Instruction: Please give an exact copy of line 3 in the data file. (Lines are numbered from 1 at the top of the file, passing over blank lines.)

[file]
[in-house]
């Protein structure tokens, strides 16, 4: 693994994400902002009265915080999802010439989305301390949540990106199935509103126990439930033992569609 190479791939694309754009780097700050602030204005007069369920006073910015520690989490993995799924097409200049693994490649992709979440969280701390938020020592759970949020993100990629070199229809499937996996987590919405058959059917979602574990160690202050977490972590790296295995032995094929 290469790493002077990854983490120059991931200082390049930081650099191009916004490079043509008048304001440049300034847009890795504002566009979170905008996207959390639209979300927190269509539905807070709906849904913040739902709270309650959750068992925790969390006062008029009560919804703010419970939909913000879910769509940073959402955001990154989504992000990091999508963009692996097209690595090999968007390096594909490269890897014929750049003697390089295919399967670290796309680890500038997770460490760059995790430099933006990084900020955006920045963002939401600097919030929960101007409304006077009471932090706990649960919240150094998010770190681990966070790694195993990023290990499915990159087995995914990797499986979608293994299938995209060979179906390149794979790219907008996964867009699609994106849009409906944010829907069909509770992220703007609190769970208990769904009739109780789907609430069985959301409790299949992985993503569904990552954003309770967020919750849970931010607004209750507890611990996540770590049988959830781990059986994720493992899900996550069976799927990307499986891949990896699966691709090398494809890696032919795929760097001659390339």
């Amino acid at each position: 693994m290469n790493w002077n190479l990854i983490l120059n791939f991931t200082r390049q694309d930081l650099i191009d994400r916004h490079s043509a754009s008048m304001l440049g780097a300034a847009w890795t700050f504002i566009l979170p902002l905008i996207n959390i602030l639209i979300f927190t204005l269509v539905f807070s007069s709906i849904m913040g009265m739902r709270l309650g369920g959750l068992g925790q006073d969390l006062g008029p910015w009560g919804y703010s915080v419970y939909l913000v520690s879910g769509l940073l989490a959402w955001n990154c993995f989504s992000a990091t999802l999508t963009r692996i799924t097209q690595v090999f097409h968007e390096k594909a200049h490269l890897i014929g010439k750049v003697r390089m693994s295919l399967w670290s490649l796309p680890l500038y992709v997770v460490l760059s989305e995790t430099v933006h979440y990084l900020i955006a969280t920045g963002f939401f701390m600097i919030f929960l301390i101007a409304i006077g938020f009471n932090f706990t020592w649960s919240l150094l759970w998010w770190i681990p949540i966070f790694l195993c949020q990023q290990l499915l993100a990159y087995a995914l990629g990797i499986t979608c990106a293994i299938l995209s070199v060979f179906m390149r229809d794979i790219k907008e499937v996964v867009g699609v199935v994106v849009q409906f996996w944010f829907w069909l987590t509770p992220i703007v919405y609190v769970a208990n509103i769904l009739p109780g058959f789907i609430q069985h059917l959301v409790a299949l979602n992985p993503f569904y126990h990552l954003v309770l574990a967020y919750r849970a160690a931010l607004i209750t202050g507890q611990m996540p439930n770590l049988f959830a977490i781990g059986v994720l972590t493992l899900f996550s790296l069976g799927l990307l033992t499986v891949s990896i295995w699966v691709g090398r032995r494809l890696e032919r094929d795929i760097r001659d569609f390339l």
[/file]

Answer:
């Amino acid at each position: 693994m290469n790493w002077n190479l990854i983490l120059n791939f991931t200082r390049q694309d930081l650099i191009d994400r916004h490079s043509a754009s008048m304001l440049g780097a300034a847009w890795t700050f504002i566009l979170p902002l905008i996207n959390i602030l639209i979300f927190t204005l269509v539905f807070s007069s709906i849904m913040g009265m739902r709270l309650g369920g959750l068992g925790q006073d969390l006062g008029p910015w009560g919804y703010s915080v419970y939909l913000v520690s879910g769509l940073l989490a959402w955001n990154c993995f989504s992000a990091t999802l999508t963009r692996i799924t097209q690595v090999f097409h968007e390096k594909a200049h490269l890897i014929g010439k750049v003697r390089m693994s295919l399967w670290s490649l796309p680890l500038y992709v997770v460490l760059s989305e995790t430099v933006h979440y990084l900020i955006a969280t920045g963002f939401f701390m600097i919030f929960l301390i101007a409304i006077g938020f009471n932090f706990t020592w649960s919240l150094l759970w998010w770190i681990p949540i966070f790694l195993c949020q990023q290990l499915l993100a990159y087995a995914l990629g990797i499986t979608c990106a293994i299938l995209s070199v060979f179906m390149r229809d794979i790219k907008e499937v996964v867009g699609v199935v994106v849009q409906f996996w944010f829907w069909l987590t509770p992220i703007v919405y609190v769970a208990n509103i769904l009739p109780g058959f789907i609430q069985h059917l959301v409790a299949l979602n992985p993503f569904y126990h990552l954003v309770l574990a967020y919750r849970a160690a931010l607004i209750t202050g507890q611990m996540p439930n770590l049988f959830a977490i781990g059986v994720l972590t493992l899900f996550s790296l069976g799927l990307l033992t499986v891949s990896i295995w699966v691709g090398r032995r494809l890696e032919r094929d795929i760097r001659d569609f390339l």